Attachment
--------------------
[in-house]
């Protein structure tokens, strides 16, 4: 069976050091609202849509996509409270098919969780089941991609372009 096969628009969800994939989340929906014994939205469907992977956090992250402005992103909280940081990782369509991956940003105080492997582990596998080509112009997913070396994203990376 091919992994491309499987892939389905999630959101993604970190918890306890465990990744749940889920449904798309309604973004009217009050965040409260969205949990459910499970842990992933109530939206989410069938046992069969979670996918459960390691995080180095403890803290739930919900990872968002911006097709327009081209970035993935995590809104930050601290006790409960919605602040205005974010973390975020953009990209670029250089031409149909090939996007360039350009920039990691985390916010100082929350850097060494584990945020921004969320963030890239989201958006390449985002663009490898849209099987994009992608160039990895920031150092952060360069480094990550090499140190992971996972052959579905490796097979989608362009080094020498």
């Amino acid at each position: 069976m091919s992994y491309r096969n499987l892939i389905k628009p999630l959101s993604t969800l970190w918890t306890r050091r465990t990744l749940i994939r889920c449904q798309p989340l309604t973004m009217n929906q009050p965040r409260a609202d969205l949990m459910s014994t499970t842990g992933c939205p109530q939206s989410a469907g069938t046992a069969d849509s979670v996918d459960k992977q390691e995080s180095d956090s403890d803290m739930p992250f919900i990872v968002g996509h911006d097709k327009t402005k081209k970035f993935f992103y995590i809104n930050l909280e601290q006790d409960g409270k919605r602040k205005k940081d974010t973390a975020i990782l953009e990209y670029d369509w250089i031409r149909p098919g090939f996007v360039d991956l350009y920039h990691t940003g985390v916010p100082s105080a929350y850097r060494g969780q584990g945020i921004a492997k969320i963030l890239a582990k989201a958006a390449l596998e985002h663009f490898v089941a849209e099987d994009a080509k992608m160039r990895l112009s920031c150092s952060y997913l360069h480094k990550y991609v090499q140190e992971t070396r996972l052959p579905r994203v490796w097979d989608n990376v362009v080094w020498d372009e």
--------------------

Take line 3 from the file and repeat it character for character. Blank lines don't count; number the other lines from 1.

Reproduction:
């Amino acid at each position: 069976m091919s992994y491309r096969n499987l892939i389905k628009p999630l959101s993604t969800l970190w918890t306890r050091r465990t990744l749940i994939r889920c449904q798309p989340l309604t973004m009217n929906q009050p965040r409260a609202d969205l949990m459910s014994t499970t842990g992933c939205p109530q939206s989410a469907g069938t046992a069969d849509s979670v996918d459960k992977q390691e995080s180095d956090s403890d803290m739930p992250f919900i990872v968002g996509h911006d097709k327009t402005k081209k970035f993935f992103y995590i809104n930050l909280e601290q006790d409960g409270k919605r602040k205005k940081d974010t973390a975020i990782l953009e990209y670029d369509w250089i031409r149909p098919g090939f996007v360039d991956l350009y920039h990691t940003g985390v916010p100082s105080a929350y850097r060494g969780q584990g945020i921004a492997k969320i963030l890239a582990k989201a958006a390449l596998e985002h663009f490898v089941a849209e099987d994009a080509k992608m160039r990895l112009s920031c150092s952060y997913l360069h480094k990550y991609v090499q140190e992971t070396r996972l052959p579905r994203v490796w097979d989608n990376v362009v080094w020498d372009e």